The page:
And after his performance this October, there’s no doubt that Xander Bogaerts is ready to replace free agent Stephen Drew as Boston’s shortstop in 2014.
Yordano Ventura, RHP, Kansas City Royals
Replacing: Ervin Santana
Assigned to Double-A Northwest Arkansas to open the 2013 season, Yordano Ventura posted a 2.34 ERA and a 74-20 strikeout-to-walk ratio in 57.2 innings over 11 starts. As a result of his success, the right-hander was moved up to Triple-A Omaha in the middle of June and pitched well in the hitter-friendly Pacific Coast League. Appearing in 15 games (14 starts) at the more advanced level, Ventura registered a 3.74 ERA and 81-33 strikeout-to-walk ratio in 77 innings.
Promoted to the major leagues on Sept. 17 to start against the Cleveland Indians, the 22-year-old flame-thrower allowed one run on five hits and two walks over 5.2 impressive frames in his major league debut. He struck out three batters in the outing, showcasing a fastball that averaged 97.7 mph and registered as high as 102.5 mph at one point, according to BrooksBaseball.net.
He ultimately made three starts with the Kansas City Royals down the stretch of the regular season, registering a 3.52 ERA with a .224 opponents’ batting average and 11-6 strikeout-to-walk ratio in 15.1 innings.
Ventura has always possessed a lightning-quick arm and fastball in the mid- to upper 90s, but the strength he added over the last year has led to him touching triple digits consistently. Ventura’s breaking ball will flash plus with sharp downer break, and he’s become increasingly comfortable throwing it in any count. The right-hander is still developing a consistent feel for his changeup, though it has the potential to still be highly effective due his arm speed.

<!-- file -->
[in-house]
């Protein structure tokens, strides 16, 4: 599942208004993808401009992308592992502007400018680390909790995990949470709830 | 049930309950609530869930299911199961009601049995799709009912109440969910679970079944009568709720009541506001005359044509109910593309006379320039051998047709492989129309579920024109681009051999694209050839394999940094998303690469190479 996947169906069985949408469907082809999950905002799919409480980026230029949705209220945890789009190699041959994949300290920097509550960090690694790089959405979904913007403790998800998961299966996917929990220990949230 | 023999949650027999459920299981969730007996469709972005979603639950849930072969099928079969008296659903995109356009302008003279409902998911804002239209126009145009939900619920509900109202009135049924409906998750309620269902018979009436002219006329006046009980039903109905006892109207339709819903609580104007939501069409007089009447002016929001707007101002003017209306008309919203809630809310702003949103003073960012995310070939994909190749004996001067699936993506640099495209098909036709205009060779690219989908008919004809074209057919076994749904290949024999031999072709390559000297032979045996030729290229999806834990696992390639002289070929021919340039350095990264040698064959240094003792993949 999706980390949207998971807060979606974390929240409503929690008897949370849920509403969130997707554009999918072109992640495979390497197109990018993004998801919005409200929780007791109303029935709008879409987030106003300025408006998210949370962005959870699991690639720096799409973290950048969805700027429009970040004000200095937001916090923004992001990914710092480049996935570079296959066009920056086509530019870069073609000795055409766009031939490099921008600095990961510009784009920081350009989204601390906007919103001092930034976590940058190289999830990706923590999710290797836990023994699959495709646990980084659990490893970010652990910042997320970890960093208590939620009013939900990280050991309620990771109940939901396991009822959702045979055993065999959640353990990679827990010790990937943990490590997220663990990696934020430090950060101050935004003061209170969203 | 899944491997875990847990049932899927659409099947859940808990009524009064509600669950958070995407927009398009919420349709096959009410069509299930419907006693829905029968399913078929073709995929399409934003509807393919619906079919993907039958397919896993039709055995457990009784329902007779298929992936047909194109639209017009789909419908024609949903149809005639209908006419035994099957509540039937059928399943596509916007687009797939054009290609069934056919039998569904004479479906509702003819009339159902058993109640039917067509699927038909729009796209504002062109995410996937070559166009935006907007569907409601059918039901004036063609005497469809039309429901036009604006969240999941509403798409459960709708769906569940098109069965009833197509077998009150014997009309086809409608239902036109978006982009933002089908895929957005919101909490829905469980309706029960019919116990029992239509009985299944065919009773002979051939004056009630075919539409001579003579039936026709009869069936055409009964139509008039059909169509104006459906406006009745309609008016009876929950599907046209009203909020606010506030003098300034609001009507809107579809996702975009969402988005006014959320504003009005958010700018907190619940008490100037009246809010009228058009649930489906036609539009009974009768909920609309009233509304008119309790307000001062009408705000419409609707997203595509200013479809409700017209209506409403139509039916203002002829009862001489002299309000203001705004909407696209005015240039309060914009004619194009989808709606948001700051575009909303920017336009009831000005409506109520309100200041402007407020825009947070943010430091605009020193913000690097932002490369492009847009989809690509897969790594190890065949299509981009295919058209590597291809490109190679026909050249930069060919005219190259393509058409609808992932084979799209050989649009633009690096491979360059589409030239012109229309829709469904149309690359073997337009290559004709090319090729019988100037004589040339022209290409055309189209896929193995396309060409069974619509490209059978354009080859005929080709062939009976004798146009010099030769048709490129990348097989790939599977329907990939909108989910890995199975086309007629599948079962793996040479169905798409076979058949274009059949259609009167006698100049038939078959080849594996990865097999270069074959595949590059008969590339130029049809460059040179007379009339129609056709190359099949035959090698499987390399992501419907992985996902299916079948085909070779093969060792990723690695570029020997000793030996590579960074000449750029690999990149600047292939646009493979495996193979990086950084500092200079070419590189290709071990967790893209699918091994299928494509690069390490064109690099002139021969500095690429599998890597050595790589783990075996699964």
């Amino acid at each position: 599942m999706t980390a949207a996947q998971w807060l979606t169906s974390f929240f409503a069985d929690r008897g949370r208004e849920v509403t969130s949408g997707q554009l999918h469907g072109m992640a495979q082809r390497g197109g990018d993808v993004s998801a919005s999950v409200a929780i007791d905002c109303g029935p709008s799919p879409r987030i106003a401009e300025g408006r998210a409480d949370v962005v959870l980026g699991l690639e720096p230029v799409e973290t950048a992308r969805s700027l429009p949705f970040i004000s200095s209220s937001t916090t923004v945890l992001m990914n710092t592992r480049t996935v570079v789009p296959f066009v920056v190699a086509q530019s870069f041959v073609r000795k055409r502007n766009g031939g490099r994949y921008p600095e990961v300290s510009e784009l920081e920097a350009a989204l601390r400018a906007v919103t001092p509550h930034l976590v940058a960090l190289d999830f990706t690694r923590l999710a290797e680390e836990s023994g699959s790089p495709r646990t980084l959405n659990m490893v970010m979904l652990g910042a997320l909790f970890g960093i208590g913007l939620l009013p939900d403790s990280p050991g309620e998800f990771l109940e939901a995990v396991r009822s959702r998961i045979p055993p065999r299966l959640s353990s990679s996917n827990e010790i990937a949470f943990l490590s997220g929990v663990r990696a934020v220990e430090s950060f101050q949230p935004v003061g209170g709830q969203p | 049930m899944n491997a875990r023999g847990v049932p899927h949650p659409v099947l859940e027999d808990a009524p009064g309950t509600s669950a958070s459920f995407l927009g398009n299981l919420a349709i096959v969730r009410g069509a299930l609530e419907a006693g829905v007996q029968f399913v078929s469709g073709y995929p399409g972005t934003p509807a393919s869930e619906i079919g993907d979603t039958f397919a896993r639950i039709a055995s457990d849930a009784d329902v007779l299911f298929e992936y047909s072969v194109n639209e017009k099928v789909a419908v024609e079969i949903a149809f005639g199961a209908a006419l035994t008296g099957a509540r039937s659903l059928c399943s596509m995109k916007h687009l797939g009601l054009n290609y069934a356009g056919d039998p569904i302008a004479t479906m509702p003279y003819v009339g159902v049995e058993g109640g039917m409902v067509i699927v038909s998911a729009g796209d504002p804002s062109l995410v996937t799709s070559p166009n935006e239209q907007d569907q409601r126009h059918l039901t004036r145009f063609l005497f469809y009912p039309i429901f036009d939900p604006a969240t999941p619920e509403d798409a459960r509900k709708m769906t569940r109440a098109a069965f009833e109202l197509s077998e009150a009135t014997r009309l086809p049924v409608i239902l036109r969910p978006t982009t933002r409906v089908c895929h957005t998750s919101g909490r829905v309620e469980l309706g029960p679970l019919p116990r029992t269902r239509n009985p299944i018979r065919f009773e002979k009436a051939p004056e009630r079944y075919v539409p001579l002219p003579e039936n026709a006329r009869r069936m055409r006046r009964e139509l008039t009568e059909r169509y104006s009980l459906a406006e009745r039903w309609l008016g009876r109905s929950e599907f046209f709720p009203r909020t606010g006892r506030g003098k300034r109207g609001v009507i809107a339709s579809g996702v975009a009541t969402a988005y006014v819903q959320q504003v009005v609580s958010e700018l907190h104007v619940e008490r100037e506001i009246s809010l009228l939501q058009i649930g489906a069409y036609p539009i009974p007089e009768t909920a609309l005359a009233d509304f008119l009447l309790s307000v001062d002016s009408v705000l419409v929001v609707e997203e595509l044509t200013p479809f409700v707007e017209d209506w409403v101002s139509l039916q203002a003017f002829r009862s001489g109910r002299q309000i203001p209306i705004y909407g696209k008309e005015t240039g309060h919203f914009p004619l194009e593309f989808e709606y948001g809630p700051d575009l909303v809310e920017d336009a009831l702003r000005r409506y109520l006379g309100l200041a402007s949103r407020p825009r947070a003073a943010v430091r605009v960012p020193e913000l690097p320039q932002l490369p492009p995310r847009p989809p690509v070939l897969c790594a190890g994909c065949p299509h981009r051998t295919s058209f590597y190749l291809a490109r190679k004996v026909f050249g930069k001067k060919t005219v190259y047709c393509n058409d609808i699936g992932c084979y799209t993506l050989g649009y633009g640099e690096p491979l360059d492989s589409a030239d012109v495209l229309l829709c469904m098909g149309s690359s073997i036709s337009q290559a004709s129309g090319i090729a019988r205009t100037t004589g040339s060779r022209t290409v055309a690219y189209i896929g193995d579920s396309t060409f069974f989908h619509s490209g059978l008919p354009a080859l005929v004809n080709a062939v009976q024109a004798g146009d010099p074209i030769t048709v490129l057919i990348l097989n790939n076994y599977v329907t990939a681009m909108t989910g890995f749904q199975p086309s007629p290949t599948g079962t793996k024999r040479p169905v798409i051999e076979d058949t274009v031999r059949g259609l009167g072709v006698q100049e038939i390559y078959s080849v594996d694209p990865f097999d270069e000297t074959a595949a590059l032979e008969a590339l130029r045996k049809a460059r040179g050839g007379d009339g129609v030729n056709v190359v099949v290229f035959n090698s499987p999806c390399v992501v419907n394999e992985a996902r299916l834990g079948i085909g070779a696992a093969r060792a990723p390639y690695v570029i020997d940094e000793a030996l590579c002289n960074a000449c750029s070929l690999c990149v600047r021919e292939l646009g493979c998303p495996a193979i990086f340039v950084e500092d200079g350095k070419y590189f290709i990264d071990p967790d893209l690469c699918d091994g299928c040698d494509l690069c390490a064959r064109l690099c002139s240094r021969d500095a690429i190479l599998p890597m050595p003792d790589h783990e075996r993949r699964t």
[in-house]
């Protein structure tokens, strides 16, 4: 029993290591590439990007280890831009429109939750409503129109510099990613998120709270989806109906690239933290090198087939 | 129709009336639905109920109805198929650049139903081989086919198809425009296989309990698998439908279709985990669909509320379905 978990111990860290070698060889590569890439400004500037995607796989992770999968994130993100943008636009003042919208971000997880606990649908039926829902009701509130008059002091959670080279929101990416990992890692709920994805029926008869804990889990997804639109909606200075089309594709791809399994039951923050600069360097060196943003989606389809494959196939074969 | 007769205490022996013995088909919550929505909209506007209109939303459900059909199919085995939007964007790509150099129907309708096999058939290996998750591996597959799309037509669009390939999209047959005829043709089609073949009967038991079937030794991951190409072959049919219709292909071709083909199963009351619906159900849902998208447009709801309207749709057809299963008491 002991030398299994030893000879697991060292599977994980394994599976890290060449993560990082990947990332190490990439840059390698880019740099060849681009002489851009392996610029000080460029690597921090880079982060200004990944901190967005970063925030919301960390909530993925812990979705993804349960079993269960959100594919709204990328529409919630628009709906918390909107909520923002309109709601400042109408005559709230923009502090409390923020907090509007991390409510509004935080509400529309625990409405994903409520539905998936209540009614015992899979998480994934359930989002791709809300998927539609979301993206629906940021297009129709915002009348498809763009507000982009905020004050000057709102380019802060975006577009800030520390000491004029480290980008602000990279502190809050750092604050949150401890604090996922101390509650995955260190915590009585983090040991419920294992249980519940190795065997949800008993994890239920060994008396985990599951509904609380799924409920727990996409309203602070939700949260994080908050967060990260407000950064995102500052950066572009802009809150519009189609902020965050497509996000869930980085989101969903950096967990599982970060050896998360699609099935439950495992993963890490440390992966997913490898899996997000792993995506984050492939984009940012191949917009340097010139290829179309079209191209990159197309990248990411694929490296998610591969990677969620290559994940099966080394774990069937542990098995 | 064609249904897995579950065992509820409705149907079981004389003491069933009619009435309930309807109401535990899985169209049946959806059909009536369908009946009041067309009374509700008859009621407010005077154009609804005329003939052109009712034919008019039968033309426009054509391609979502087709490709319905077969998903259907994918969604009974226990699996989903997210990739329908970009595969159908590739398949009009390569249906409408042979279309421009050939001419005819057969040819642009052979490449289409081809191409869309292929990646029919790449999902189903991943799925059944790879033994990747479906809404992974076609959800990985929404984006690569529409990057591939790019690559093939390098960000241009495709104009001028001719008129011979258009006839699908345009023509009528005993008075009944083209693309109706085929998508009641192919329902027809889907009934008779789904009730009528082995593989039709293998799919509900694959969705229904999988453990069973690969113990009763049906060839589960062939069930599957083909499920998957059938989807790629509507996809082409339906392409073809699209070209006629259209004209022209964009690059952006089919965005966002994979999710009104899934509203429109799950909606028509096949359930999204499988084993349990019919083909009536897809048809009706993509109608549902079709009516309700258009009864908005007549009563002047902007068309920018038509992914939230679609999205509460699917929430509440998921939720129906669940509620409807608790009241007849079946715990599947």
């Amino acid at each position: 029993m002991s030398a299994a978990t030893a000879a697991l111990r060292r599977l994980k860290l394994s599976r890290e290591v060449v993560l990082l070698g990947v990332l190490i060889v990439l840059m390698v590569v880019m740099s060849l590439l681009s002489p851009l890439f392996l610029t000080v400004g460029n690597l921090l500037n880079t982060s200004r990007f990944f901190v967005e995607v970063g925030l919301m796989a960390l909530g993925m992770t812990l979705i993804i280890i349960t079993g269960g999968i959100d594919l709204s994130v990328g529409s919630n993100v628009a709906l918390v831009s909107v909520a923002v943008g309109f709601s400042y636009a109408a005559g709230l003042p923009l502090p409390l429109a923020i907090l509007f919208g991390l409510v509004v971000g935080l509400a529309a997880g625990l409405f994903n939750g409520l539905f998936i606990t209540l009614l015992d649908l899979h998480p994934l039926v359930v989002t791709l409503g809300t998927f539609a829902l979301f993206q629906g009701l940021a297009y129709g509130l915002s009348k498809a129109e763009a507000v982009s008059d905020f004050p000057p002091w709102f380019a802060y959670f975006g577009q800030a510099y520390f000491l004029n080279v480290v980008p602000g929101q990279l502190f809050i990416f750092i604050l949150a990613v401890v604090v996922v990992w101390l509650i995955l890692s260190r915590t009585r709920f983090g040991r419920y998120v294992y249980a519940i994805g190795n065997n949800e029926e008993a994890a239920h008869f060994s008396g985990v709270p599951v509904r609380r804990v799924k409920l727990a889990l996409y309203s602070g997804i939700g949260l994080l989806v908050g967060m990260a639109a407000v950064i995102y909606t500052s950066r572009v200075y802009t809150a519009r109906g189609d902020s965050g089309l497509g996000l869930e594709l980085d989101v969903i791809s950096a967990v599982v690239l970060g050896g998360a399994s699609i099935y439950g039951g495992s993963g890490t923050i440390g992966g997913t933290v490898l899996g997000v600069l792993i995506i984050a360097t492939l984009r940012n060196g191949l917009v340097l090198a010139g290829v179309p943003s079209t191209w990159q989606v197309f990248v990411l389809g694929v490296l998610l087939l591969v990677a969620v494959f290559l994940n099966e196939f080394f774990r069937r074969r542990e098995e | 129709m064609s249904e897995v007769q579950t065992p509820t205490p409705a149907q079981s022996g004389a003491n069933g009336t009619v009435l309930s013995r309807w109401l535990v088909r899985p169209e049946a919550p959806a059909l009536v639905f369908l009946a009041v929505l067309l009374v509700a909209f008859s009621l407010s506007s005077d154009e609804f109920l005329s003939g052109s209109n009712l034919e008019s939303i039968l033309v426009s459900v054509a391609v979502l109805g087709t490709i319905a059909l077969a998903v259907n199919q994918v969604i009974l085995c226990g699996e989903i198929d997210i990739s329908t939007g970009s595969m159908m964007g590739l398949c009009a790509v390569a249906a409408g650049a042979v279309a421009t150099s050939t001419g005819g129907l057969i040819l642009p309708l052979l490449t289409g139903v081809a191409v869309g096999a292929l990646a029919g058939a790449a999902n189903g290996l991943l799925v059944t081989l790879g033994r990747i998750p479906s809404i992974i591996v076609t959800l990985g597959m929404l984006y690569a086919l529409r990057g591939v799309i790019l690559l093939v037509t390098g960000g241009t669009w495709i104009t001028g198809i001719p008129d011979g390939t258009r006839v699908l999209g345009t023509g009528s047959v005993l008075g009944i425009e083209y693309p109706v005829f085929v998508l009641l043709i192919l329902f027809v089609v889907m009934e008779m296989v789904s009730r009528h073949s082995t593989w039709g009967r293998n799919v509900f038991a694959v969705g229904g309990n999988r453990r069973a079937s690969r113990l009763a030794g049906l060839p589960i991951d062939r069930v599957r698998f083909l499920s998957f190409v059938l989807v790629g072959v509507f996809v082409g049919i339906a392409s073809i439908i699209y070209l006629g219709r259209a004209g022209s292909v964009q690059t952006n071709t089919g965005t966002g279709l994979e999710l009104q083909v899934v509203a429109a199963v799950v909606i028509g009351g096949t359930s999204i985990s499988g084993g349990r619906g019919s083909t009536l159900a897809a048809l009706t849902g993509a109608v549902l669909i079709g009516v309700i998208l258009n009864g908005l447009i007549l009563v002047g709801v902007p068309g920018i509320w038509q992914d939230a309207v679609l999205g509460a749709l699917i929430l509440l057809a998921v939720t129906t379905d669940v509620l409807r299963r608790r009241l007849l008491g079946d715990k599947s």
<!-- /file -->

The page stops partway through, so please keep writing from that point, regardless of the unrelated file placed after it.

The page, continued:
Even though he’s a 5’11” right-hander, Ventura still manages to strike out opposing hitters at a favorable rate. However, his lack of downhill plane on the fastball and raw feel for the changeup has the potential to be exploited in the major leagues.
Although he’s added considerable strength over the last year, Ventura’s wiry frame and command result in high pitch counts early in games and raise questions about his long-term future as a starter.
That being said, Ventura took a huge step forward this past season in terms of both his consistency and command and, more importantly, became more than a guy who throws really, really hard. He has the ceiling of a No. 2/3 starter, but there’s no guarantee his frame can handle 200 innings over the course of a season.
With the Royals unlikely to re-sign Ervin Santana due to his high price tag, Ventura becomes a strong candidate to replace him in the 2014 starting rotation. The right-hander obviously will have to prove himself at the major league level and may endure some growing pains, but the upside is huge.